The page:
* Banks with low payout ratios may be hunting deals
* U.S. Bancorp sees “amazing” growth opportunity
* PNC Financial seen “ready to go” on next acquisition
NEW YORK, March 16 (Reuters) - Banks did not have to spell out long-range acquisition plans to the Federal Reserve in their stress test scenarios, but investors are scrutinizing test results released this week for hints.
Attention in recent days has focused on the host of dividend increases and stock buybacks announced after the Fed ruled on the capital plans of 19 large U.S. banks. But analysts are drilling down to determine if the level of payout ratios -- the amount of projected profit a bank is spending on dividends and buybacks -- signals which banks may be saving up for acquisitions.
“To acquire an attractive new franchise, a U.S. bank has to reassure regulators that they can fund the new acquisitions and still meet worst-case stress tests,” Sanford Bernstein analyst Brad Hintz wrote Reuters in an e-mail. “Not raising dividends could well imply a management team that wishes to go shopping.”
The test results go a long way toward establishing that major super-regional banks, including Minneapolis-based U.S. Bancorp and Pittsburgh-based PNC Financial Services Group, are well-capitalized companies with strong appetites for acquisition. PNC has a low payout ratio and U.S. Bancorp boasts that even with newly raised dividend and buyback programs it can deploy capital on acquisitions.
PNC, which this month closed on its purchase of about 400 Royal Bank of Canada branches in the southeastern United States, is focused on integrating the branches but continues to “look at stuff all the time,” Senior Vice Chairman William Demchak said on March 8 at an investor presentation.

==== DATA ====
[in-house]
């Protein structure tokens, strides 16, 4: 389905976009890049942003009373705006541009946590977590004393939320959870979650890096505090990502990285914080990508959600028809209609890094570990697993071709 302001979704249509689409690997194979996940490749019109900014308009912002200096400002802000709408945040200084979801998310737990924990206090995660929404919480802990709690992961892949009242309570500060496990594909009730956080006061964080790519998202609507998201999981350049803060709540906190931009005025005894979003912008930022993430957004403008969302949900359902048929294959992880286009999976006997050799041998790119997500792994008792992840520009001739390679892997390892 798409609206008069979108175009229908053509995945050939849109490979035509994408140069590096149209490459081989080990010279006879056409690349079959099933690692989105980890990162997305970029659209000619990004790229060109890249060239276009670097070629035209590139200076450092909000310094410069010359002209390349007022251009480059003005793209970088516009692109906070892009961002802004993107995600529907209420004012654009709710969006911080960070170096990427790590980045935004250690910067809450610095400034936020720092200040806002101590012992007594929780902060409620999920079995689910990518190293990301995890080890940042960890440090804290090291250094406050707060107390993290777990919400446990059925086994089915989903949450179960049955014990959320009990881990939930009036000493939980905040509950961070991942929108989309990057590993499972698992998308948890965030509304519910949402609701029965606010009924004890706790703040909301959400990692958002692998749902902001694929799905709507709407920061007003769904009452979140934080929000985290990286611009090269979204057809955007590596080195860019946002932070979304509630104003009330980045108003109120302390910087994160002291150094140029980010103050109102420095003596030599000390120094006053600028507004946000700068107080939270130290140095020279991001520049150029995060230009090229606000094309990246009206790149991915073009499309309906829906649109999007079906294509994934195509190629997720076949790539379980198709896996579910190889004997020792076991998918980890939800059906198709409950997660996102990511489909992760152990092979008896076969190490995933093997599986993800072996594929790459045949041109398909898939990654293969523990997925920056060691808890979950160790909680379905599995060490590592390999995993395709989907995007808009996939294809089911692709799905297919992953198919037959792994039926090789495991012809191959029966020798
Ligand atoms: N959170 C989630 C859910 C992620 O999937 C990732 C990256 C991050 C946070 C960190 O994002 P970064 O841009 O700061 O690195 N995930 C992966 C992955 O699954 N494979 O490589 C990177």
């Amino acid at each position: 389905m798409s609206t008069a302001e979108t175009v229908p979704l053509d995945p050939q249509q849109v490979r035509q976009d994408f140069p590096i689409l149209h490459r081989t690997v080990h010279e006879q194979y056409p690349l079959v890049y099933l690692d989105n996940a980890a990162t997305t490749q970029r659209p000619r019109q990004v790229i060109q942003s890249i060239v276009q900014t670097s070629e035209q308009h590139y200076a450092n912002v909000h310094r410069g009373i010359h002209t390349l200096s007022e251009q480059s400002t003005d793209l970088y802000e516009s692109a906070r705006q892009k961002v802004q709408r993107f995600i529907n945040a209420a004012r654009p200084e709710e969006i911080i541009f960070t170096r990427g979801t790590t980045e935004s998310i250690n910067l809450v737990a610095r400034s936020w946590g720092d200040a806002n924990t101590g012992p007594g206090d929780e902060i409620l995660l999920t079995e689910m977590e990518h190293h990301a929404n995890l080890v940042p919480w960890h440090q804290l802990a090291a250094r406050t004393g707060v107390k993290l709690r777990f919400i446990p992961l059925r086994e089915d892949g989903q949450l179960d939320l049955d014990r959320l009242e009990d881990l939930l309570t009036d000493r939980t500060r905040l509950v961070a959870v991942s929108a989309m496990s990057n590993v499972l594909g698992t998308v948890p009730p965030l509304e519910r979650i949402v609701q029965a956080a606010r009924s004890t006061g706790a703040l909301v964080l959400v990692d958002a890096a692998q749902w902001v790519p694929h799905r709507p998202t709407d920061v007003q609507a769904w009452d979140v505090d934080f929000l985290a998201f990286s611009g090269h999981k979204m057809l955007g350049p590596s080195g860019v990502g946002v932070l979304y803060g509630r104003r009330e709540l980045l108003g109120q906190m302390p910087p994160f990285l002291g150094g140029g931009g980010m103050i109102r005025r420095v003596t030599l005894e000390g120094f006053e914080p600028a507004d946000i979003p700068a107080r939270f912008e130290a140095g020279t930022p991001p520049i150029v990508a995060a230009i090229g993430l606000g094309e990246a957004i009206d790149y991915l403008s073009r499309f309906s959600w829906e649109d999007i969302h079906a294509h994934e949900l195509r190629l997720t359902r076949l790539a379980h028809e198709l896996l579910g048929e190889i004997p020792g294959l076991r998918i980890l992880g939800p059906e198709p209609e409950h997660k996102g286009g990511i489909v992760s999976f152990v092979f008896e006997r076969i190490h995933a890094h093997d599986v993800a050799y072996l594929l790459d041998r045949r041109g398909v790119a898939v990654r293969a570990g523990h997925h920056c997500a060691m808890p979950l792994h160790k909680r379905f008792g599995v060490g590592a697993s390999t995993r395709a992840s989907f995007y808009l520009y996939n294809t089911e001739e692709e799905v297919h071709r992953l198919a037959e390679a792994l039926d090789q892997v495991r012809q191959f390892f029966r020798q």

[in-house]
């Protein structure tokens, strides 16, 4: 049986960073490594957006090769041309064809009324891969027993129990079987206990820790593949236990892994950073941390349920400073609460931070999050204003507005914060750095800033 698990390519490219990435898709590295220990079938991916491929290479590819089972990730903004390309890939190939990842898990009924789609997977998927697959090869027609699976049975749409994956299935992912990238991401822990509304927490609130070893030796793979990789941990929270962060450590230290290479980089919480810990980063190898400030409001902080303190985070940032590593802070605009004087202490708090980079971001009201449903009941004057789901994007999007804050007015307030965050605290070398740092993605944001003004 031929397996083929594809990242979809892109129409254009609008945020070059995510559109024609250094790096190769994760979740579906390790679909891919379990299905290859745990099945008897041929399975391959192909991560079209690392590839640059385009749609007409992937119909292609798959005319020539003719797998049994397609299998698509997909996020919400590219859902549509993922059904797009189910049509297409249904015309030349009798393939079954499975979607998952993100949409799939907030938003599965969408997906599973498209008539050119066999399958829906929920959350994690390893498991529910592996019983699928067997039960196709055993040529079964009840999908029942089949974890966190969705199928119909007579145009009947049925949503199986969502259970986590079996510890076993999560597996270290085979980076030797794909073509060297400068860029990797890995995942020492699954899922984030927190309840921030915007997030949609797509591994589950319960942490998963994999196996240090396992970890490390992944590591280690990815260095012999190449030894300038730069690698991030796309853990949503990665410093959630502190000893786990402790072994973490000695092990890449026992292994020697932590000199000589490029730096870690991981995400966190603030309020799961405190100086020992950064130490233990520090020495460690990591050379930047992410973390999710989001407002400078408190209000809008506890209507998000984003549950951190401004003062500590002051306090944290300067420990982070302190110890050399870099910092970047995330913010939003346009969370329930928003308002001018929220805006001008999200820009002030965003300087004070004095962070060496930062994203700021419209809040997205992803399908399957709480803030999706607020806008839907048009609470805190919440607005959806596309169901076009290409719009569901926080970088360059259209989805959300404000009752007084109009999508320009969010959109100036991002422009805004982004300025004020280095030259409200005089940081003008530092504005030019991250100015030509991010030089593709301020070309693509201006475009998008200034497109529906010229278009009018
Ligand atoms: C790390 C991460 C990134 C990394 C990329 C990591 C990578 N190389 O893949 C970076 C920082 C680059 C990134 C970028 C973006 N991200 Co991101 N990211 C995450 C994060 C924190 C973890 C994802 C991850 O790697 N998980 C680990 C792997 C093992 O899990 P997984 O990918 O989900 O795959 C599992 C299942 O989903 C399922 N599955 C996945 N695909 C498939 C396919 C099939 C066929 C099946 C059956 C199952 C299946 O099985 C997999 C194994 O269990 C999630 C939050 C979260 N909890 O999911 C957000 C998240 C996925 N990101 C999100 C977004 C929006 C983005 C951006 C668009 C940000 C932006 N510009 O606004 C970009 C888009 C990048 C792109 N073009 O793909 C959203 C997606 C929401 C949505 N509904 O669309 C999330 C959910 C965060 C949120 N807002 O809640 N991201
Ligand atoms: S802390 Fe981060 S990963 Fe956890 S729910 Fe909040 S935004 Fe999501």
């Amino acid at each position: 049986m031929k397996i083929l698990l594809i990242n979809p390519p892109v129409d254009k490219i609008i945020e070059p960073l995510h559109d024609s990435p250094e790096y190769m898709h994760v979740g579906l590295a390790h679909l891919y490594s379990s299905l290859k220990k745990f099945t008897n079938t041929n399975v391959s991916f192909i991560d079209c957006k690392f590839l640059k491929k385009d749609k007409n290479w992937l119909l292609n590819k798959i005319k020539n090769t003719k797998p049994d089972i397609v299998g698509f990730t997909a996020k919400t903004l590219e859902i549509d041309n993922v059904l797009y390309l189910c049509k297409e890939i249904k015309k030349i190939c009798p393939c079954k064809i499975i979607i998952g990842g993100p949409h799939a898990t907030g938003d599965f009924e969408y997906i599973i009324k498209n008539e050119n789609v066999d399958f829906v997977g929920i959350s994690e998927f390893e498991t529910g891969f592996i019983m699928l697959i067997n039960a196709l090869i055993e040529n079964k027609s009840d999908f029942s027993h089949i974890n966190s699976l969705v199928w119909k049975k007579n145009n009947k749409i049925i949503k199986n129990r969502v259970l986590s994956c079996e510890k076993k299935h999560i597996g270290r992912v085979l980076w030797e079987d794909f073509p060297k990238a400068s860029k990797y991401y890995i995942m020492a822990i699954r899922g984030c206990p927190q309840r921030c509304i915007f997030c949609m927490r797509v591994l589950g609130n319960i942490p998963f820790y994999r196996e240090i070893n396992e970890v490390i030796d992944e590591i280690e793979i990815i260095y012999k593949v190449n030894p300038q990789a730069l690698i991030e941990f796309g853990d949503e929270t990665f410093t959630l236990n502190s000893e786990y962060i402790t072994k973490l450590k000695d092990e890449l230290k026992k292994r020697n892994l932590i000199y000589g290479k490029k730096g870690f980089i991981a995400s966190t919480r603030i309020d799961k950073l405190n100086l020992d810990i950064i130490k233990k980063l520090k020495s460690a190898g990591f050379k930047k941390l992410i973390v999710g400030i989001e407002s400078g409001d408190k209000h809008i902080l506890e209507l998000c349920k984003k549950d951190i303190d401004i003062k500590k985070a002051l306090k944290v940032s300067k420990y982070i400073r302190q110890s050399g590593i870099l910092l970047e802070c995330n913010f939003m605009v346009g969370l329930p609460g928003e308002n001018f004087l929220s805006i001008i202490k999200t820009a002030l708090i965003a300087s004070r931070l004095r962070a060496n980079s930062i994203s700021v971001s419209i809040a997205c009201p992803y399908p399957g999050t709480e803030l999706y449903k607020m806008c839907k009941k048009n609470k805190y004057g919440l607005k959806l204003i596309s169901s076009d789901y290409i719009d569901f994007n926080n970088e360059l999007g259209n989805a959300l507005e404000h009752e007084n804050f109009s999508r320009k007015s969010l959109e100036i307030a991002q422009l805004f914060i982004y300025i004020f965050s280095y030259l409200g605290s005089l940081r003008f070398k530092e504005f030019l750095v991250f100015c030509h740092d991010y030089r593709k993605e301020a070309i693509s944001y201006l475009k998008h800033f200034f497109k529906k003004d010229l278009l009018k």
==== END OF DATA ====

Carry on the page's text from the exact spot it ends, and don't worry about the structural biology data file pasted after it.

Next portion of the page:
“Most of the smaller institutions that come onto the market have fairly troubled balance sheets, still,” he cautioned. However, one investment banker who has worked with PNC said, “Now that they’ve got the big Southeast deal behind them they’re ready to go” on future acquisitions.
A bank spokesman declined to comment.
PNC, which has more than $271 billion of assets, said last week it would recommend to its board a “modest share repurchase” program and an unspecified dividend increase.
It now returns a below-average 37 percent of its net income to shareholders through dividends and buybacks, according to an analysis of the bank stress tests by Nomura Securities, well below the 90 percent and greater payouts planned by such banks s as JPMorgan Chase & Co and State Street Corp, according to an analysis by Nomura of post-stress test capital announcements.
“SO MUCH OPPORTUNITY”
U.S. Bancorp, which has more than $340 billion of assets, has been less subtle than PNC in signaling its growth intentions.
“We’re the fifth-largest commercial bank in America, but we’re not even close to 10 percent of anything,” U.S. Bancorp Chief Executive and Chairman Richard Davis said at Citigroup’s banking conference earlier this month, referring to the regulatory cap on deposit share. “We’ve got so much opportunity it’s just amazing.”
He said the bank aims to pay 60 percent to 80 percent of its earning in dividends and buybacks but added a proviso. “Should there be an opportunity of any size then we’ll evaluate that,” he said. “The buybacks are something you can stop and start as quickly as you’d like.”
A bank spokesman declined to elaborate.